Sirenia Digest #18 will go out today. I think it is one of the best issues yet. Yesterday, I started wondering if anyone would mind terribly if I changed the name of the digest to Strange Drama. Same initials, different words, that's all.
Meanwhile, setsuled saw my Maeras and raised me a Maiar. I begin to fear that our little tit-for-tat impromptu might have woeful aspirations to fanfic epichood.
I have been delivered. For three days and two nights, Suregait bore me eastwards, along the rocky southern rim of the Mithrim Spur, carrying me ever farther from the eyes that might yet watch from the towers of Seregost. Radagast, in the form of a hawk, went always out before us, scouting the land for orcs and other perils. Oh, Inwë, I am filled with such relief — and to be writing in my book again! — that I can hardly force myself to recount these events. I slept on horseback beneath the waxing moon, naked but for a cape and ill-fitting boots stolen off my captor, knowing all was not lost and that I might still fulfill the destiny that brought me to Mordor and thereby keep my covenant with those who would see the last shreds of Sauron's shadow washed from the world. Tonight, I sit before a fine crackling fire and have eaten hot soup cooked for me by good Radagast. It is hard, now, to believe what I have so recently survived, and harder still to imagine how much horror lies ahead. By this route, we shall have to skirt the ruins of the Nazgul fortress of Daemon Angren, and then pass between the old watchtowers of Nargoth and Morigost. Radagast Aiwendil says that Daemon Angren, from whence was launched the Mumakil assault upon Minas Tirith during the war and from whence one of the Nine ruled the southern lands, was thrown down in the same cataclysm that broke Barad-dûr and that we have naught to fear from those ruins. But he says also that Uruks still keep watch from Nargoth and Morigost, though they are leaderless and live as brigands robbing and murdering many of those who attempt the passage from Núrn to the plateau of Gorgoroth. But this is the road we will take, regardless. We cannot now take the western route, for fear setsuled may be marshalling some force to hunt for me.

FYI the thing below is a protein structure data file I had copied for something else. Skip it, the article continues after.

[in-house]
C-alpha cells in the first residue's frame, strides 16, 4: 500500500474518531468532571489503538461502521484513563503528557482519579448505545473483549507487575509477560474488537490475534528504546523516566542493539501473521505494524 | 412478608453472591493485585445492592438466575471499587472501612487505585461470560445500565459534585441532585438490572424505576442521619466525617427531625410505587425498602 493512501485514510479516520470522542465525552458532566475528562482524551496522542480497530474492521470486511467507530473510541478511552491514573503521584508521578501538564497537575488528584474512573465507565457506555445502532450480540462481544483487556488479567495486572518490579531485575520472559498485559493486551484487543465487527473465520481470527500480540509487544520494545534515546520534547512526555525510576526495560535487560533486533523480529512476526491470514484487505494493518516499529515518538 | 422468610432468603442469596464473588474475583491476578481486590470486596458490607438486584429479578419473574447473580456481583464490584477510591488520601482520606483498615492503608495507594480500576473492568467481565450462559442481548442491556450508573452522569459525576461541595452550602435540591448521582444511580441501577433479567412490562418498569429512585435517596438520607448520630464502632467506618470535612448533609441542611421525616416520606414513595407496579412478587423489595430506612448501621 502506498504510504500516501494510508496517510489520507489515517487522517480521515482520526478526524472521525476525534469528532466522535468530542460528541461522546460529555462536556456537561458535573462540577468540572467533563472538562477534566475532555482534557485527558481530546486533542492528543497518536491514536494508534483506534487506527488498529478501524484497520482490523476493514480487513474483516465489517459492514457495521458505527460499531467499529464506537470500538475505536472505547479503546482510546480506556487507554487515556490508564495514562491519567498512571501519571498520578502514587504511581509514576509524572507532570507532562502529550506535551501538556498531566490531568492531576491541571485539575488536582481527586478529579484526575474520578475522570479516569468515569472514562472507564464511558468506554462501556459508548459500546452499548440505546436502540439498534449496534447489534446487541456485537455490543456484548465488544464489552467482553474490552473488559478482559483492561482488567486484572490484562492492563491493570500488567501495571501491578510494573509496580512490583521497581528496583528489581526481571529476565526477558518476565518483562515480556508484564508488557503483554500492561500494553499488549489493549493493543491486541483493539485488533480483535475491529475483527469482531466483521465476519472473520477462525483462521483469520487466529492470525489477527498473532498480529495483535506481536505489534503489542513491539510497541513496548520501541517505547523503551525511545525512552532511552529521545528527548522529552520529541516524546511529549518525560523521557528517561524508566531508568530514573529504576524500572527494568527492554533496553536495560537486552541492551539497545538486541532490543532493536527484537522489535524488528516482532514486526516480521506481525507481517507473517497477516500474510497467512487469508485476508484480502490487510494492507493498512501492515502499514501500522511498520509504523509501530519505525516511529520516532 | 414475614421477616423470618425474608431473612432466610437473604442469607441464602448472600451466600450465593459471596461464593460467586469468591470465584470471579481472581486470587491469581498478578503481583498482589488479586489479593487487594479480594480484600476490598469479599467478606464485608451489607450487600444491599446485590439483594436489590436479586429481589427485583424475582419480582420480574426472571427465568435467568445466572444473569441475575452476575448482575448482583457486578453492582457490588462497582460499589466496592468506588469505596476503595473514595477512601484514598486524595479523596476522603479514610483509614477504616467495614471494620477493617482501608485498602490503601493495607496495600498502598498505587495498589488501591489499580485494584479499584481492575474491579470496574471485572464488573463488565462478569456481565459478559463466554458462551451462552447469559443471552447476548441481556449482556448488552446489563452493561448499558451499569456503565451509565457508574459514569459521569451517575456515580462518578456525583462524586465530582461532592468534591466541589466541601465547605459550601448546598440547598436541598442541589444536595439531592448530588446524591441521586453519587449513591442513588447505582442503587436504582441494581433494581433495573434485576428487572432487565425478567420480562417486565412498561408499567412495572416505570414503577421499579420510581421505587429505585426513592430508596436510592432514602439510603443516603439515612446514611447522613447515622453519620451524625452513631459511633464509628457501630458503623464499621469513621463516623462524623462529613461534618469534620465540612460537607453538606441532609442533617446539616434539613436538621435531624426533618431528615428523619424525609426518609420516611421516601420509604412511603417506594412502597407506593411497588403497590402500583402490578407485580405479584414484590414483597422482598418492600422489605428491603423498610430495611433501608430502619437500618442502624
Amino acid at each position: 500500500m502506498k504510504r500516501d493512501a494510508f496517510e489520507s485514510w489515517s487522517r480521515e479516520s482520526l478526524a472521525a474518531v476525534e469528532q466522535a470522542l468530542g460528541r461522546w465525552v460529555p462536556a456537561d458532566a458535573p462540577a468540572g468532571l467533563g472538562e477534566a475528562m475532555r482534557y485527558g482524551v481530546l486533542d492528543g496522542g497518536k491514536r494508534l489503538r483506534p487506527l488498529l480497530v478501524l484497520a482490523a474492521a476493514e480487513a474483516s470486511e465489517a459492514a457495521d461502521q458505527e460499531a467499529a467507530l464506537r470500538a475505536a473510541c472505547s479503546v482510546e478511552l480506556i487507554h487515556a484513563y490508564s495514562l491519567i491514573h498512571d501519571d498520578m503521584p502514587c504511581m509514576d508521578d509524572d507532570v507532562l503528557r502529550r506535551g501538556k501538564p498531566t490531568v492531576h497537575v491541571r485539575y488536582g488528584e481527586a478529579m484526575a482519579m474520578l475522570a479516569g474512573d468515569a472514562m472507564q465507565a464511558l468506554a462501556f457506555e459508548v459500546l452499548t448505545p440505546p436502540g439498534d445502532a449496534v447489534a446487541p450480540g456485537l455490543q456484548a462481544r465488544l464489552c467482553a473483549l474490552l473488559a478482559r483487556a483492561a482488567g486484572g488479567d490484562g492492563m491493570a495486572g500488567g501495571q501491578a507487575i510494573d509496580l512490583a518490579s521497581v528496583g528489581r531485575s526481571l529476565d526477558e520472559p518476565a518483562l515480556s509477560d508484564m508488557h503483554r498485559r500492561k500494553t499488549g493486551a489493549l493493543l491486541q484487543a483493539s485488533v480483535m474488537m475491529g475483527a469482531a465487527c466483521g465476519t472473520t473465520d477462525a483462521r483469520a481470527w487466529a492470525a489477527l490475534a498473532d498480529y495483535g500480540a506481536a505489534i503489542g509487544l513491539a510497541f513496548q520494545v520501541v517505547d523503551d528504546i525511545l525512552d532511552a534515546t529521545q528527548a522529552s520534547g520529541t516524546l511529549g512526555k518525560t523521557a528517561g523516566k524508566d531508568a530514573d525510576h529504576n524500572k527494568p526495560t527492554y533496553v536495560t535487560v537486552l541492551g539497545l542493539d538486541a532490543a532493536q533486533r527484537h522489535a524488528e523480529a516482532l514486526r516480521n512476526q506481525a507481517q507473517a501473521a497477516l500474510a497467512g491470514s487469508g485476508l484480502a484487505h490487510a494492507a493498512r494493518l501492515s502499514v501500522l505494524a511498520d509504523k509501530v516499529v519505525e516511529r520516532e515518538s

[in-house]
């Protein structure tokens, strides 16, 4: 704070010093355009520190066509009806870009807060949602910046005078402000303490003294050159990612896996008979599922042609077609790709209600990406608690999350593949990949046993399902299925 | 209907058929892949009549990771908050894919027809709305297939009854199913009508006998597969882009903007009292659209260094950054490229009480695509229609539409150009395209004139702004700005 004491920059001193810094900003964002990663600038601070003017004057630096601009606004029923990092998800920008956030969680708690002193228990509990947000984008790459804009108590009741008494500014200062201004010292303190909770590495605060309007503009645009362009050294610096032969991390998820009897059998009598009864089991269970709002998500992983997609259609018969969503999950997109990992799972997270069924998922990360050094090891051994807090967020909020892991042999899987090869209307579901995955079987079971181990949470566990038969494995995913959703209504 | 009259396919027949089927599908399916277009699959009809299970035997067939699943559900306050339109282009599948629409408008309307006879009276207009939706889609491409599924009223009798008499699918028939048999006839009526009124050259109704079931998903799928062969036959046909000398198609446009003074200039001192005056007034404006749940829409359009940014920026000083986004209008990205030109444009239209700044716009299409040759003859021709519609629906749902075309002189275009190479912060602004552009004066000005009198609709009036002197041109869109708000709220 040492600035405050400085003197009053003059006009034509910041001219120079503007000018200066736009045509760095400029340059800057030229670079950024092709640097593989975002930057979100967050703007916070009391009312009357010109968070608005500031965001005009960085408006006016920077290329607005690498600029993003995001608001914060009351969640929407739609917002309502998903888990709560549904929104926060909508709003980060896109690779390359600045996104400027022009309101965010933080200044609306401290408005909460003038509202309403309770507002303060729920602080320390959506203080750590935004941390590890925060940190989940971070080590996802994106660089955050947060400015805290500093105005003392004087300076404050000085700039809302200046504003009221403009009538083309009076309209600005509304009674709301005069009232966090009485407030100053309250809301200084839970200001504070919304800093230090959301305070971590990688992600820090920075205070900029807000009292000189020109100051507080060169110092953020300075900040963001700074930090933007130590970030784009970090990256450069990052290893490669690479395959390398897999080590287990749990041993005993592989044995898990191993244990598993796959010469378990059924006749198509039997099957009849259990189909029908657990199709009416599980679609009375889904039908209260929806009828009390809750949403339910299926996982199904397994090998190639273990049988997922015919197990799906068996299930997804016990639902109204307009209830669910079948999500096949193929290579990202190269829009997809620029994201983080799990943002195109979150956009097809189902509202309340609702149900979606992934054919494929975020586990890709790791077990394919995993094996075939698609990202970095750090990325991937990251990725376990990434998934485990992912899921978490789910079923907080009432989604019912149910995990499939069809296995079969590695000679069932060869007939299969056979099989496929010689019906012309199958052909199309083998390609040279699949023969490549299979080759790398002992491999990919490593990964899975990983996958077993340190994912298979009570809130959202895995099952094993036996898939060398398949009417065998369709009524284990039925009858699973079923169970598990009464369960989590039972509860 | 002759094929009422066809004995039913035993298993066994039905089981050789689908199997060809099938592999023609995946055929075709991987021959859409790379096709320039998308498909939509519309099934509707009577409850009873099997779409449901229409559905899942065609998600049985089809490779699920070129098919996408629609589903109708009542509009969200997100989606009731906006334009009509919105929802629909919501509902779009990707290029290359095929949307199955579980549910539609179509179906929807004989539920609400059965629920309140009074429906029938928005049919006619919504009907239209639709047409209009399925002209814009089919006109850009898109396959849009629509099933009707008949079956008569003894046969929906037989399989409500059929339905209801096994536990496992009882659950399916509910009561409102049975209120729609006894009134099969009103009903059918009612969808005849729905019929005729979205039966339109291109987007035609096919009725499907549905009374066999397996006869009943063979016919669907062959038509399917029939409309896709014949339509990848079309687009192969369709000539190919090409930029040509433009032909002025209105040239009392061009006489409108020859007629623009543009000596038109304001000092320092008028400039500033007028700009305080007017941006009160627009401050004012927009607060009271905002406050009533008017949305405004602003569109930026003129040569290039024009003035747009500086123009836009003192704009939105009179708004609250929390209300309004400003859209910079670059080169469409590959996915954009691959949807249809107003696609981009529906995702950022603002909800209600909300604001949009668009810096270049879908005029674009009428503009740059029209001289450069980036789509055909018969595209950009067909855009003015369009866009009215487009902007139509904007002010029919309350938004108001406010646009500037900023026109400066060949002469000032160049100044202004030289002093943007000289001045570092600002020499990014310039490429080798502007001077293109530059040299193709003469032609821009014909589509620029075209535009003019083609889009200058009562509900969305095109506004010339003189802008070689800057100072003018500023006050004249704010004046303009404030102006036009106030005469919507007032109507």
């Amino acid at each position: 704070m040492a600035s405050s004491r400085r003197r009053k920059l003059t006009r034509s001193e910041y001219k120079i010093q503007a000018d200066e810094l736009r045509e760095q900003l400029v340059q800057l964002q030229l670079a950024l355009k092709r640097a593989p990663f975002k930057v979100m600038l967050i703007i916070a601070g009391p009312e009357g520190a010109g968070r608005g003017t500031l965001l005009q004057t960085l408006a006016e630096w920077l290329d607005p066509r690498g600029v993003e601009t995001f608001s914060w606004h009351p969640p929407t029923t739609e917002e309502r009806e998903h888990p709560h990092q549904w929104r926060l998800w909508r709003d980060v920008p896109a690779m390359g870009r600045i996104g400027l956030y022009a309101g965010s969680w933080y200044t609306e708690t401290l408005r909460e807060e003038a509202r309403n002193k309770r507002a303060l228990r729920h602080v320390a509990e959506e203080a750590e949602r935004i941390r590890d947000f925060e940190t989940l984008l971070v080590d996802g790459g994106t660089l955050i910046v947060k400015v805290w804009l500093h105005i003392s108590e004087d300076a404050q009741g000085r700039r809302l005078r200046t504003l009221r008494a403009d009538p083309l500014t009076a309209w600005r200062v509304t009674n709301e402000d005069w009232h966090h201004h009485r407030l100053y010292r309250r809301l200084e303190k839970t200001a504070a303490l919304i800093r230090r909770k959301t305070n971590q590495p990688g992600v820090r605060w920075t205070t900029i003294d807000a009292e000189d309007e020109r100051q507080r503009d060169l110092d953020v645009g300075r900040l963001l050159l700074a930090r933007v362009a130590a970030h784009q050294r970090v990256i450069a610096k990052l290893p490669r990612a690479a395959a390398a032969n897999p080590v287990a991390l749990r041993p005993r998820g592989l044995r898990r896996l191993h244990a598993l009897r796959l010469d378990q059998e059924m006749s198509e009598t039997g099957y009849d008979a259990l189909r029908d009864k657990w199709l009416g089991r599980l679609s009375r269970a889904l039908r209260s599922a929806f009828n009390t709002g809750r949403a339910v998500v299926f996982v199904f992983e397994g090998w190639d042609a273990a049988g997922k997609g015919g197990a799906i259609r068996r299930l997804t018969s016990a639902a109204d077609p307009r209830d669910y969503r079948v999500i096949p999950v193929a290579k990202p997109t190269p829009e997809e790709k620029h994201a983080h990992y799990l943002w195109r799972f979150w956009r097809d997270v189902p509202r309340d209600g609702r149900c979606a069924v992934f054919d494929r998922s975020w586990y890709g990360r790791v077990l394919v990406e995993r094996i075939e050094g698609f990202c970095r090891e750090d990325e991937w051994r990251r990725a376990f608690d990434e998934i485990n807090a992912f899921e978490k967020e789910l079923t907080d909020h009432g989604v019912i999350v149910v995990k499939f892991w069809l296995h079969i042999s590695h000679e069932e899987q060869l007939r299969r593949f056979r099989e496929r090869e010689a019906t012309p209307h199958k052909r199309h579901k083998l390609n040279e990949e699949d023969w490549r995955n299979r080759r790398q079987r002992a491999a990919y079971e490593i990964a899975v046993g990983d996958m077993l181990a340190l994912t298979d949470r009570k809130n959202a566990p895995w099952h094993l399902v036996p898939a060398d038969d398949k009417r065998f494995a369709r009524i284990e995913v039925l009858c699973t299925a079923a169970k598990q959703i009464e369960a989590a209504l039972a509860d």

I cannot say why I did not kill the bastard when I had the chance. I held his own blade at his throat and could so easily have taken his head. I know not what stayed my hand, Inwë. Was it pity? Did I see him only as a fallen man of Rohan, a former countryman, there at the last? It sickens me to imagine I felt anything but hatred for the traitor. But Radagast says I should not chide myself for any show of mercy, however disastrous it may prove farther along. So he may be mad, after all.
I am alive, Inwë, alive and with Suregait at my side again, and in the company of the last of the Maiar to walk Middle-earth. Whatever dark days lie ahead, I cannot keep my heart from singing as I write this. At this moment I might believe almost anything, even the dim chance of once more seeing my beloved and the fair woods of East Lórien. Radagast says that I should rest myself another day or so and recover from my trials, that we have not been followed from the ford at Caranduin. So, I will heed his advice before continuing east and turning north into Gorgoroth.
I will sleep now, sleep on a blanket on the ground with the moon in the sky and the stars spread out above me, and I know, Inwë, that it is not so very much to think that possibly you are looking skyward at this very moment and seeing those same stars hanging in the night.
Oh, and I have a map, behind the cut, for them what might not be so familiar with Mordorian geography. However and alas, many of the landmarks mentioned are not shown, and Sindaseldeonna's progress (the blue line) is only marked from Minas Tirith as far as her capture by the vile setsuled (boo hiss).
Over the last few weeks, ideas for two stories have begun to take shape in my head. One will likely go to Clarkesworld Magazine, as I've owed them one for ages, and the other might turn out to be the Salammbô Desvernine story that should have appeared in Tales of Pain and Wonder, but didn't. It's good to have stories I want to write making themselves known to me, when work has been so difficult this winter and spring.
An after-dark walk last night, after a dinner of Spooky's delicious pasta salad. Then we dusted off the VCR and watched the original Highlander (1986), which I used to watch at least once a month, but which Spooky had never seen. Despite a script that often makes no sense at all and the various historical absurdities, and regardless of Christopher Lambert's peculiar attempt at a Scotts accent and the fact that Sean Connery is not the least bit convincing as an Egyptian, I do love this film. As I said to Spooky last night, it has a certain ludicrous grace. Later, we finished Lemony Snicket's The Miserable Mill. Oh, and I never did mention how disappointed I was by the season finale of Heroes...
Whoops. The platypus says I'm abusing my blogging privileges, and sheheit is threatening venomous spurs, so I best wrap this up. Back to the abattoir....